- Ford Mustang Shelby GT500
Superchargers in Racing
Superchargers have been in use in racing almost since the beginning. Pre-World War 2, companies like Bugatti, Bentley, Mercedes, Fiat, and Alfa Romeo all used a version of a supercharger, led by Mercedes who started supercharging road cars in 1921.
After the war, hot-rodders started slapping superchargers onto V8 engines as a way to get more power and performance on the drag strip. Around the same time, Formula 1 allowed engines of up to 4.5 liters without a supercharger and up to 1.5 liters with a supercharger to power cars on the grid.
Leave it to the drag racers to have the most fun, though. The last few decades have seen superchargers come into their own as a way to take big-power engines to the next level. Supercharged engines are capable of making over 10,000 horsepower, but the units used in these applications won’t work on a road car. In some racing systems, the engine has to be able to spare 750 to 1,000 horsepower just to power the supercharger.
Car Bibles answers all your burning questions!
Q: How Much Does It Cost To Supercharge A Car?
A: Assuming your car doesn’t need any major modifications to fit or run a supercharger, you can count on spending at least $1,500 and as much as $10,000 or more for a serious unit. It’s best to take your time and choose the supercharger that best fits your vehicle and that best delivers the power gains you’re hoping to see. If cost stands in the way, wait. Don’t cheap out to get a supercharger faster.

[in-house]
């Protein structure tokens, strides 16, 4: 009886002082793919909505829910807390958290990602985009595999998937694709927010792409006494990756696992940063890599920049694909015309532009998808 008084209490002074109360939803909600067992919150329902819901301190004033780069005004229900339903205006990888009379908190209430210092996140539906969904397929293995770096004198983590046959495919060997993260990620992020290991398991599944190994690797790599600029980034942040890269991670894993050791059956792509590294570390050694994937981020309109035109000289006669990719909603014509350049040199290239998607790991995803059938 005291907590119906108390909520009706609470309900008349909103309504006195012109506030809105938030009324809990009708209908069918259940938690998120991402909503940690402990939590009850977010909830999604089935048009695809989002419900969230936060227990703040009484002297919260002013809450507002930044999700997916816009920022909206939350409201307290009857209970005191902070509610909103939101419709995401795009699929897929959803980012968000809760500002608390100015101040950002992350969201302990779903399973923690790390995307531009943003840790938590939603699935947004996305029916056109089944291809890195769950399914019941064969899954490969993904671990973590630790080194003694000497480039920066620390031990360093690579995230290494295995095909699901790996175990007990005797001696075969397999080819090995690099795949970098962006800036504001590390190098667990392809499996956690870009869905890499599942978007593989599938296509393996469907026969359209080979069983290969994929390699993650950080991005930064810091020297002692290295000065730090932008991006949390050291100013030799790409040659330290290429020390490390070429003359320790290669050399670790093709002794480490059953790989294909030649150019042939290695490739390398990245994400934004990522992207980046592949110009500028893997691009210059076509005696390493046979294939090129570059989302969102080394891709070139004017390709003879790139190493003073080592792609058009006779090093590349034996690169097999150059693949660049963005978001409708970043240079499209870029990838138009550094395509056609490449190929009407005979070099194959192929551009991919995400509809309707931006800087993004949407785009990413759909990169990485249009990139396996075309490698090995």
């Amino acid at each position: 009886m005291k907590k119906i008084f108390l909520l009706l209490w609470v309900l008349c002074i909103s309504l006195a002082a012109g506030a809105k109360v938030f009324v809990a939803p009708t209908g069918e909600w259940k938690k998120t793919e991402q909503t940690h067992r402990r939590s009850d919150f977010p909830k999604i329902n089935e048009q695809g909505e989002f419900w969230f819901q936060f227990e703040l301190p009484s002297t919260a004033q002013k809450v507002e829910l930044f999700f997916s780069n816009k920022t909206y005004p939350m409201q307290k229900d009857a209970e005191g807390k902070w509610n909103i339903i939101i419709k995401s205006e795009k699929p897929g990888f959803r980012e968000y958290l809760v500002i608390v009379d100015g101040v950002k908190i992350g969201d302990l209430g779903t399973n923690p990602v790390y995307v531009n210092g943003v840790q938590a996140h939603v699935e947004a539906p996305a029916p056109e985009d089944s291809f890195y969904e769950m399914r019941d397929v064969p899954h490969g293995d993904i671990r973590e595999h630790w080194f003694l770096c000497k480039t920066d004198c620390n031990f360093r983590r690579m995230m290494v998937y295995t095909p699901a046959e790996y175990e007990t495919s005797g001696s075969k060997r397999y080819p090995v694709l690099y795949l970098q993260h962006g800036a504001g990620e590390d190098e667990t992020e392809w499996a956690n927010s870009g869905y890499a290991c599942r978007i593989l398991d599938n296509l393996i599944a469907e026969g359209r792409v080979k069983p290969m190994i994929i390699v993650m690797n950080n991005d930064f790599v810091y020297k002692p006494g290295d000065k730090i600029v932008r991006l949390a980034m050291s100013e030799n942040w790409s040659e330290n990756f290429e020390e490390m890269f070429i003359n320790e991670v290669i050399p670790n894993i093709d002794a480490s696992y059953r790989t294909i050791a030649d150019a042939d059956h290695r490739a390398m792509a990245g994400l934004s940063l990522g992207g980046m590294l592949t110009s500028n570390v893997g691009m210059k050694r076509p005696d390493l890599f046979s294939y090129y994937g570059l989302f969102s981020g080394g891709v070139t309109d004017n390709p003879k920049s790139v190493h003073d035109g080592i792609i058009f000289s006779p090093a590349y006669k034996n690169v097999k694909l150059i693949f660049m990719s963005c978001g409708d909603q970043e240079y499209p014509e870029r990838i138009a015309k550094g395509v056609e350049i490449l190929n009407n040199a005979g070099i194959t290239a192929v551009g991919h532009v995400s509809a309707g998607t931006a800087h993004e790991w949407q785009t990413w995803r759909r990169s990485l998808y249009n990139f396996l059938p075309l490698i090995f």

Q: Are Superchargers Reliable?
A: Superchargers are generally considered to be more reliable than turbochargers, but that’s not to say that a turbocharged car can’t run for tens of thousands of miles without issue. It’s important to remember, though, that both turbos and superchargers expose the engine to greater air pressures and more violent combustion than it was designed for at the factory, so the engine could end up becoming the point of weakness.
Q: Are Superchargers Illegal?
A: Superchargers themselves are not illegal, and you won’t go to jail for installing one on your car. You may, however, fail an emissions check or void your warranty if you’re not careful. Check with your DMV to be sure that you’re not going to run afoul of emissions laws and talk to your dealer if your car is under warranty to be sure that you’re not voiding any coverage.
Q: Do Superchargers and Turbochargers Make Noise?
A: Yes, and depending on who you ask, that could be part of the charm. Turbos make a characteristic whistle/whine as they spool up and whoosh sound as they blow off excess air. Superchargers make a prominent whine that can be heard outside the car.
The Car Bibles’ Collection of Supercharger Fun Facts
You know you want more supercharger facts!
- Superchargers consume engine power to operate, and some require as much as 1,000 horsepower just to spin up and provide extra go-power to the engine.
- Superchargers have been around since the late 1800s when one was fitted to a two-stroke engine.
- The trademark supercharger whine is due to the gears inside turning, combined with the belt driving it and air flow.
- Superchargers, such as the 2.3-liter units used in some Hellcat vehicles, can be larger than the entire engine in some cars.
Video on superchargers
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Got a supercharged car? It can be hard to find products to keep your engine running smoothly. That’s why Car Bibles’ editors have selected a few of their favorites to get you running on all cylinders. They include Mechanix Work Gloves, Pro-Lift jack stands, and Chevron Techron Concentrate Plus Fuel System Cleaner.